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Findings presented at ASN Kidney Week 2023 highlighted an association between distance to the transplant center and increased clinic cancellations.
Transportation insecurity may pose a significant barrier to care and contribute to worse health outcomes and post-transplant follow-up care in pediatric transplant recipients, according to findings from a retrospective cohort study.
Presented at the American Society of Nephrology Kidney Week 2023, results showed greater distance to the transplant center was associated with more clinic cancellations, which investigators pointed out could cause delayed care resulting in negative effects on transplant health.1
“Securing transportation, especially for healthcare access, isn’t necessarily as easy to come by as we think,” said Sierra Armstrong, of Wake Forest School of Medicine, in an interview with HCPLive Nephrology. “I think the fact that we found a significant association between living further from the transplant center and having a higher rate of clinic cancellations leaves a lot to the imagination as far as trying to understand what barriers could be at play in this population and what might be keeping them from healthcare access and being able to better maintain their transplant.”
Kidney transplants are necessary for patients experiencing kidney failure. Without dialysis or a transplant, the condition is fatal. Although kidney transplantation can offer patients a better quality of life and a longer life expectancy, the procedure’s long-term success is dependent upon adequate follow-up care.2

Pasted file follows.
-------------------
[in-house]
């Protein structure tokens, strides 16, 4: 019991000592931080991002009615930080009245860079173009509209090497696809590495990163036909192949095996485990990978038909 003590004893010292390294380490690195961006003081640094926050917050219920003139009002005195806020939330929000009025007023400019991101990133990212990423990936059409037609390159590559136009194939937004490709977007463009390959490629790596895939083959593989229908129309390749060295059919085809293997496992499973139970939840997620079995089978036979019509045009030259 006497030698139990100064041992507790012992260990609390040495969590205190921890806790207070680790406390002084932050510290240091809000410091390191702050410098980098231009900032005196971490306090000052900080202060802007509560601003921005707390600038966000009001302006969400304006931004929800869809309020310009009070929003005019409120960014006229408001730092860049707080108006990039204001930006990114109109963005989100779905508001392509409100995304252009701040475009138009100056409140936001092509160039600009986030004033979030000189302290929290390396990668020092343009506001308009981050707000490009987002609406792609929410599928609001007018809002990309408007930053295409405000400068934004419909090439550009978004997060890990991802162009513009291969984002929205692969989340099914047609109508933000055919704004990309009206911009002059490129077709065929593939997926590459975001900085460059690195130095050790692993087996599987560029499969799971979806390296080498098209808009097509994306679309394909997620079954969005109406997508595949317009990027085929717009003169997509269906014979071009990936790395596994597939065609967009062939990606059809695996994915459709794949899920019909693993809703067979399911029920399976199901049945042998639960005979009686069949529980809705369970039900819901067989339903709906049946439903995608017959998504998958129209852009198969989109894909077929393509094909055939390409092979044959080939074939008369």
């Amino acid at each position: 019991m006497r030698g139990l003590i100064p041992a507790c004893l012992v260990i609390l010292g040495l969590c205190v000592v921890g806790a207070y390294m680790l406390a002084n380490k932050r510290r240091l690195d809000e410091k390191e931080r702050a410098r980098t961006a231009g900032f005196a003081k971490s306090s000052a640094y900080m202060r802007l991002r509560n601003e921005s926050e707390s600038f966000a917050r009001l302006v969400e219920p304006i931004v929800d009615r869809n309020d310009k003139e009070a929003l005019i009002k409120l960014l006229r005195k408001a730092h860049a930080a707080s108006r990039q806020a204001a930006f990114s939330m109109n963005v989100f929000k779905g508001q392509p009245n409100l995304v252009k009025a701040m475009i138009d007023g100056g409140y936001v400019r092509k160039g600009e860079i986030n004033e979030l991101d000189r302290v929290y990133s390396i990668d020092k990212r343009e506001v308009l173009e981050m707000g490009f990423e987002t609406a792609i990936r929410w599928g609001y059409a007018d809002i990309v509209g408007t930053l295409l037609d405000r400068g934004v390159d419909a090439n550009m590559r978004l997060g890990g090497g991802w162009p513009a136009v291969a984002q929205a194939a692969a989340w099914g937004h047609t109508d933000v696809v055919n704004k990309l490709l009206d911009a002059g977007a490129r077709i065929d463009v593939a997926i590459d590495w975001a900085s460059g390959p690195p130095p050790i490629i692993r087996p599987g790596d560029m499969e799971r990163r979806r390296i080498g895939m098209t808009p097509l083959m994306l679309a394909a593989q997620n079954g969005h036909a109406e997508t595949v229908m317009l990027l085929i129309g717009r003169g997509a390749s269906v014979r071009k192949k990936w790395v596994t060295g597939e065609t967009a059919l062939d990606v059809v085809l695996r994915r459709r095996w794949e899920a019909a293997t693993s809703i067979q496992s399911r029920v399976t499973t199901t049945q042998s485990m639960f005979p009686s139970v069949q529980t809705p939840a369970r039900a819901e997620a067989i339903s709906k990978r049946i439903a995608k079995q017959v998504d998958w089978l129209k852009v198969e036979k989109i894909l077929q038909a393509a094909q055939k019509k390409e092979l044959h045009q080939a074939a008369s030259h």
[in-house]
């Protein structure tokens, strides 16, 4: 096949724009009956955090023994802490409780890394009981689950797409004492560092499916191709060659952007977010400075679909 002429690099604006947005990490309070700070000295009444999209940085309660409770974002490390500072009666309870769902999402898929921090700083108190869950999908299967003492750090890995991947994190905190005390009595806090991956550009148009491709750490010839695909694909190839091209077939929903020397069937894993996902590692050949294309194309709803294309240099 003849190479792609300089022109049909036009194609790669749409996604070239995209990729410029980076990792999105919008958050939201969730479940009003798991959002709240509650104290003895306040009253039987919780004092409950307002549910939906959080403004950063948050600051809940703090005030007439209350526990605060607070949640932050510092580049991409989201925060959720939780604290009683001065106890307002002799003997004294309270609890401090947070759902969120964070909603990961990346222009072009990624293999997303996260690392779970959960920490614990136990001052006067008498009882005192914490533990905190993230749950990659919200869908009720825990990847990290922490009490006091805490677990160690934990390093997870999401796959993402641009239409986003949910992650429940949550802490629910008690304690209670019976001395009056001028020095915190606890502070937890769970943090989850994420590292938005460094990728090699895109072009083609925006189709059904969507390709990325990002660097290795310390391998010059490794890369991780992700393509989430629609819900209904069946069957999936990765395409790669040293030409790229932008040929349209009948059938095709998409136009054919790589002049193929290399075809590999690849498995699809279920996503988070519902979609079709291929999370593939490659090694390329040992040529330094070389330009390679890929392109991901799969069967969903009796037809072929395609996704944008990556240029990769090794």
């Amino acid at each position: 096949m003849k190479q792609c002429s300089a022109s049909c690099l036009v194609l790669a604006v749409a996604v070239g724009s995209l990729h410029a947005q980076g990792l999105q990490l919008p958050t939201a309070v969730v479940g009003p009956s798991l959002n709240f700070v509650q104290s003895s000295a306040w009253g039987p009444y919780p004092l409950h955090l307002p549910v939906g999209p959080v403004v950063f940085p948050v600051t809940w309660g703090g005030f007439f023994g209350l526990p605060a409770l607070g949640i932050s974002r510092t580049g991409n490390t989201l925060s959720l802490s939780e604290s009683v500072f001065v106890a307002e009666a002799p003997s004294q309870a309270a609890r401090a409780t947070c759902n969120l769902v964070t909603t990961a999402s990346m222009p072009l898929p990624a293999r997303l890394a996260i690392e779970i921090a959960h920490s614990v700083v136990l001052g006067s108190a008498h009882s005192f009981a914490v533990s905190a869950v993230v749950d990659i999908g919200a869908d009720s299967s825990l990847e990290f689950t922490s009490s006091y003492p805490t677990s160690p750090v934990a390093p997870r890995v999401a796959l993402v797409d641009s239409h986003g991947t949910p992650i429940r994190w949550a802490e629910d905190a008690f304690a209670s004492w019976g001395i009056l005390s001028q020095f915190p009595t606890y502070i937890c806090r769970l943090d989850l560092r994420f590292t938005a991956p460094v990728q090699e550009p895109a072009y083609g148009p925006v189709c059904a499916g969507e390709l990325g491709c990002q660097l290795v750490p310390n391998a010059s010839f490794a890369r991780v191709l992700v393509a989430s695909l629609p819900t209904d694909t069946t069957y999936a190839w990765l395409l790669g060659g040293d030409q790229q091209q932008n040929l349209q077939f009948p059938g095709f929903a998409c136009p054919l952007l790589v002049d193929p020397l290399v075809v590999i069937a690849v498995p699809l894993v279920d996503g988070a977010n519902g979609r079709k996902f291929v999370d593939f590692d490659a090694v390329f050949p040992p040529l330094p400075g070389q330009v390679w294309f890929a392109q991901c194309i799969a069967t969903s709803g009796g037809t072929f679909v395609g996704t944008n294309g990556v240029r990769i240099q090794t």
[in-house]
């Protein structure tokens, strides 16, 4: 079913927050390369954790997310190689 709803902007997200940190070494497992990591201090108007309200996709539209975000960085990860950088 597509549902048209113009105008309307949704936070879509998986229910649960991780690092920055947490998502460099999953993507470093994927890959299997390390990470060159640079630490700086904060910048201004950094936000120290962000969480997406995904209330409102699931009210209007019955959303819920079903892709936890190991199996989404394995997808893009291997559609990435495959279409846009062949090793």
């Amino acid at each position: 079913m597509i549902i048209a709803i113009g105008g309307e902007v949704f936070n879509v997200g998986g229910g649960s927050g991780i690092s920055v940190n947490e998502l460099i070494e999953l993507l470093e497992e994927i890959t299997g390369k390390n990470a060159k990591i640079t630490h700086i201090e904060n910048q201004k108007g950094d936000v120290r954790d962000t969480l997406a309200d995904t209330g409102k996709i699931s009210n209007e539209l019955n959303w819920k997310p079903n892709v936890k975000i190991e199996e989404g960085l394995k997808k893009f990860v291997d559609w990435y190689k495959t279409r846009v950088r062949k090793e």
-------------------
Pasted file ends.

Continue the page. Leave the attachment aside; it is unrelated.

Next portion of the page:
To assess the impact of distance to the transplant center on outcomes and post-transplant follow-up care in pediatric transplant recipients, Armstrong and colleagues extracted data from the electronic health records of patients 0-18 years of age who received a kidney transplant and received post-transplant care at Atrium Health Wake Forest Baptist Medical Center from September 25, 2012, to December 31, 2022. Patients who received multiple organ transplants and received post-transplant care at another center were excluded from the study.1
Distance to the transplant center, determined by calculating geodetic distance from participants’ residence zip code to the transplant center, was used as the study exposure. Outcomes of interest included graft survival, biopsy-proven acute rejection, hospitalization rates, no-shows, and canceled appointments in the transplant clinic. Investigators used Kaplan-Meier curves and Cox proportional hazards regression to estimate associations of the exposure with outcomes.1
In total, 78 patients were included in the study. Among the cohort 37% (n = 29) of participants were female, the median age at transplant was 8.5 (interquartile range [IQR], 3-14) years, the median follow-up was 5.0 (IQR, 1-7) years, and the median distance to the transplant center was 29.0 (IQR, 13.4-60.1) miles. The mean no-show proportion was 8.9% (Standard deviation [SD], 8.1%) and the mean cancellation proportion was 26.3% (SD, 10.6%).1
Upon analysis, distance to the transplant center was not associated with an increased risk of graft failure, shorter time to first biopsy-proven acute rejection, greater biopsy-proven acute rejection, and increased hospitalization rates. However, investigators noted further distance from the transplant center was associated with a greater proportion of canceled clinic appointments (P <.001; Beta coefficient, 1.08 per 10 miles; 95% confidence interval, 0.63-1.54).1
“We’re interested in looking more at qualitative data and interviewing patients to get more information from them about what they’re experiencing on a day-to-day basis that could be at play as far as not being able to maintain their appointments,” Armstrong concluded.